Many Catholic and Jewish events planned for Easter and Passover this weekend may be cancelled or moved online due to the major snowstorm in southern Manitoba.
“Everyone will just have to see what their local conditions are and not take chances,” said Daniel Bahuaud, a spokesperson for the Catholic Archdiocese of St. Boniface.
Good Friday and Easter services will still take place, Bahuaud said, but whether parishioners can attend in-person or not will depend on where they are in the province.
“If the roads are good, and if you are in a position to attend, then please do so joyfully, but don’t take chances,” he said.
Typically on Good Friday, some parishes hold a Way of the Cross procession, Bahuaud said, where parishioners carry a cross and recite prayers as they walk through the streets surrounding the church.
Depending on what the weather is like on Friday, some of those events may be moved indoors.
The timing of the storm is unfortunate, Bahuaud said — Holy Week started last Sunday and runs until Saturday.
But after two years of the COVID-19 pandemic, most parishes are well-versed in offering online services, which will continue to be an option.
“As Catholics this is a very, very important time of our year,” he said.
“I’m sure that there is a sense of disappointment. There was a sense of disappointment and longing to attend mass all the way through the lockdowns that we all experienced during COVID.”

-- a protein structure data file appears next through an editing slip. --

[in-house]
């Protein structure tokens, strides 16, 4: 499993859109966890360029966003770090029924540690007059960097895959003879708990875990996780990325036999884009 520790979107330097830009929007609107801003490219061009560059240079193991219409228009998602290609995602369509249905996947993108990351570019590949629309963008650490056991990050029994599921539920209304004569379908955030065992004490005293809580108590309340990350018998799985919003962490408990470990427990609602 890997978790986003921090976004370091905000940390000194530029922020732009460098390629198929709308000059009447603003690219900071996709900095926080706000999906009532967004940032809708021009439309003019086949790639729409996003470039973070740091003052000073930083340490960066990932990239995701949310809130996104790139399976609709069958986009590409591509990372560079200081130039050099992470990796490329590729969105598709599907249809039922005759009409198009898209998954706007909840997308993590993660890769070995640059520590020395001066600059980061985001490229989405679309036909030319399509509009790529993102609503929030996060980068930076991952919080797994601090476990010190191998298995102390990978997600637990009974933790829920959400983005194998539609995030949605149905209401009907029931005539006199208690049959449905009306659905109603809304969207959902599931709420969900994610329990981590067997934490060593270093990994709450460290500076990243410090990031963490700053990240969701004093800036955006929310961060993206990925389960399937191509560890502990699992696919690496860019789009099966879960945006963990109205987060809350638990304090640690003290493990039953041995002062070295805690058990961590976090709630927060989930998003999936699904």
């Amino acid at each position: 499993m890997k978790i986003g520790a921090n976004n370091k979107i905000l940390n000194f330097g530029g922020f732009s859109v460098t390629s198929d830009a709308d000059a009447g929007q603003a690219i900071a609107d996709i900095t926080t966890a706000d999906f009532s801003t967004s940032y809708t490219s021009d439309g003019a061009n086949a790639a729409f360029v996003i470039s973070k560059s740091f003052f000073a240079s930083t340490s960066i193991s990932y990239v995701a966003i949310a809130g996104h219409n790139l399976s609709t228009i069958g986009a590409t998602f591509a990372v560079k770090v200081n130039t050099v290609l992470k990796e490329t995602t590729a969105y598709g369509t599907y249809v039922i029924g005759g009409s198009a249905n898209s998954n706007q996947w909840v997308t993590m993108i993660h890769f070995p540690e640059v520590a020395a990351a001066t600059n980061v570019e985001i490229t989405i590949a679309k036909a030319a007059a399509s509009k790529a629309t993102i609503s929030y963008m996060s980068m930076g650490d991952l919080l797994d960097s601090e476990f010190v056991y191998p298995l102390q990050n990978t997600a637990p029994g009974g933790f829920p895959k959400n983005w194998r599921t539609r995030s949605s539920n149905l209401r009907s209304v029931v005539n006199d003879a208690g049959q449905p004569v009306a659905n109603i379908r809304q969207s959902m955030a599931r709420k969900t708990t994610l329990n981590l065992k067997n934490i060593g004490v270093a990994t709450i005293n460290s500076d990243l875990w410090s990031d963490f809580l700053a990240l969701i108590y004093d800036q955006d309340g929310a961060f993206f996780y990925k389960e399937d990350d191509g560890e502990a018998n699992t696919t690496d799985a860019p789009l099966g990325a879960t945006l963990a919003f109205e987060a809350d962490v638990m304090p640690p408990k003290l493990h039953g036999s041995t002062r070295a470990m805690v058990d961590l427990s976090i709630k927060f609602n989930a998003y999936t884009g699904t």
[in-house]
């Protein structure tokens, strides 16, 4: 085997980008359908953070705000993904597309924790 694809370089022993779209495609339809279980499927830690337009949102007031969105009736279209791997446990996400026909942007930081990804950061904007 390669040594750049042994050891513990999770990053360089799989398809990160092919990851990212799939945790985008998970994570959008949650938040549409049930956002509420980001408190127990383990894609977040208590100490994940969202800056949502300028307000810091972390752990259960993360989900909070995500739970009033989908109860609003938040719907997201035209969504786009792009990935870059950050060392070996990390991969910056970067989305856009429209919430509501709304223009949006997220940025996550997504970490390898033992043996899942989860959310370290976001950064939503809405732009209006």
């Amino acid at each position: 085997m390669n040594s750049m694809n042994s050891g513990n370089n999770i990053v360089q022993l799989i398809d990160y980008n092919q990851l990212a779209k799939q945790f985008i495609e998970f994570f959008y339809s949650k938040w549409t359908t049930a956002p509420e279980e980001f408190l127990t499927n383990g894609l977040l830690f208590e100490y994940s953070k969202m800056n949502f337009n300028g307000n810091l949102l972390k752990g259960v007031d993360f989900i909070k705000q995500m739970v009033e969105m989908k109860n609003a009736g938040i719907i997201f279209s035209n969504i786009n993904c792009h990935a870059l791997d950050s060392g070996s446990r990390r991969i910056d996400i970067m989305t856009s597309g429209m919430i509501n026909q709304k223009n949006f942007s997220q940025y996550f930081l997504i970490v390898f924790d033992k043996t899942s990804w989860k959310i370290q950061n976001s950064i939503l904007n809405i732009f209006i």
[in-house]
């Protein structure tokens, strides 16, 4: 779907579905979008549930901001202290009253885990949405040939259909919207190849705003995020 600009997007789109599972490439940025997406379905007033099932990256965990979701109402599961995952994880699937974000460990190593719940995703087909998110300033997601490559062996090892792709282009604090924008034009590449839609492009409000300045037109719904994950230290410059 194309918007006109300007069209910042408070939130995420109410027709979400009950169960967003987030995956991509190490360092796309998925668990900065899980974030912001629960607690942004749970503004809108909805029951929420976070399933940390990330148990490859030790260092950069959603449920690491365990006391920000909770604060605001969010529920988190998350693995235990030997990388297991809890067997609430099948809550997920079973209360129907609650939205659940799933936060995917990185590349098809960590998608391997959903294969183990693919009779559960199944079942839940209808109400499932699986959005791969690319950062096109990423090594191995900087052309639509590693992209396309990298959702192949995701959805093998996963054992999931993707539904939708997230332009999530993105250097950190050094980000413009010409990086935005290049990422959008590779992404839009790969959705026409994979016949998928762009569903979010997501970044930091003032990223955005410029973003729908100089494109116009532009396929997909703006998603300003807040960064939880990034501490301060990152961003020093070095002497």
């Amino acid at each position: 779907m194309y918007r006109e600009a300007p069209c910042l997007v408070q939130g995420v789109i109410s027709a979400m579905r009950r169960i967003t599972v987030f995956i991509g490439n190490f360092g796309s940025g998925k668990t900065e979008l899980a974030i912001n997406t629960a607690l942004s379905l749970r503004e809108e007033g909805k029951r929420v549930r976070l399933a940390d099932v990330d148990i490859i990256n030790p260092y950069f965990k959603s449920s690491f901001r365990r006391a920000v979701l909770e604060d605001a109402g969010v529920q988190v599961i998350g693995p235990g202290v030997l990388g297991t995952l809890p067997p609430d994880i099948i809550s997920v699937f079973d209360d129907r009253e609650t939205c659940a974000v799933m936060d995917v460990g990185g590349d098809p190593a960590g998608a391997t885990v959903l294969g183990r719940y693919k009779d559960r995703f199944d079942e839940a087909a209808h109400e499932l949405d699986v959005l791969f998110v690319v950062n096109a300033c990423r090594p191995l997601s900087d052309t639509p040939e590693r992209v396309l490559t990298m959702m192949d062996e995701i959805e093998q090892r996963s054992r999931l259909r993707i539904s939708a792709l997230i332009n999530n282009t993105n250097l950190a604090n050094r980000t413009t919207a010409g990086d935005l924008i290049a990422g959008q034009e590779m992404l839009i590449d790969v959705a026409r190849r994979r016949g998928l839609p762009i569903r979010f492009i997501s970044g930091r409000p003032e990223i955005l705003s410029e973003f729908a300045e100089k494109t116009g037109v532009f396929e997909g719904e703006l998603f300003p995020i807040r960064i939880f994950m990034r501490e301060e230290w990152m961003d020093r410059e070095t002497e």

The Archdiocese of St. Boniface’s website has links to various parishes that broadcast in both English and French.
The Archdiocese of Winnipeg website says it has cancelled the in-person event for the Public Way of the Cross that was supposed to take place at St. Nicholas Tavelich Parish on Main Street. The Good Friday event will now be streamed online instead.
Synagogues also close
Shaarey Zedek Synagogue announced on its website earlier this week that it not have in-person services through to Friday evening, but executive director Ran Ukashi said it may reopen Friday if the weather lets up.
With in-person gathering restrictions changing frequently over the course of the pandemic, people are used to being nimble and reactive and joining services virtually, Ukashi said.
“It’s no substitute for having the in-person Seder or celebration … but I think people have become much more flexible. Certainly we have, so we always have a plan B for everything,” he said.
Rabbi Kliel Rose at Congregation Etz Chayim said they too cancelled events due to the storm.
“We were all very excited about having an in-person service, certainly on Saturday and Sunday, the first two days of the Passover, which are considered to be major parts of the whole Passover experience, and given the latest weather pattern, we ended up deciding the other day that we were going to move everything online,” Rose said.
“For me, personally, that was a hard blow, but I understand and we want to make sure that people are safe.”
The congregation was expecting about 200 people for the Seder feast on Saturday evening, and it’s still unclear if that will go ahead because food preparations were supposed to happen earlier this week.
Many families, like Rose’s own, may still gather at their homes if people can make it, he said.
“If there’s one thing about Winnipeggers, we are very resilient and we know how to deal with the snow,” he said.
Passover runs until next weekend, and in-person events will resume at the synagogues if weather permits.
The storm has also affected some activities as part of Ramadan, which runs until May 1.
The Manitoba Islamic Association said it’s seen fewer people attending prayers, and it cancelled Taraweeh prayers at its St. Vital location on Wednesday and Thursday.
The association’s drive-thru iftar service, which provides warm meals to people in need, will not be offered on Thursday due to worsening weather conditions, a spokesperson told CBC News in an email.
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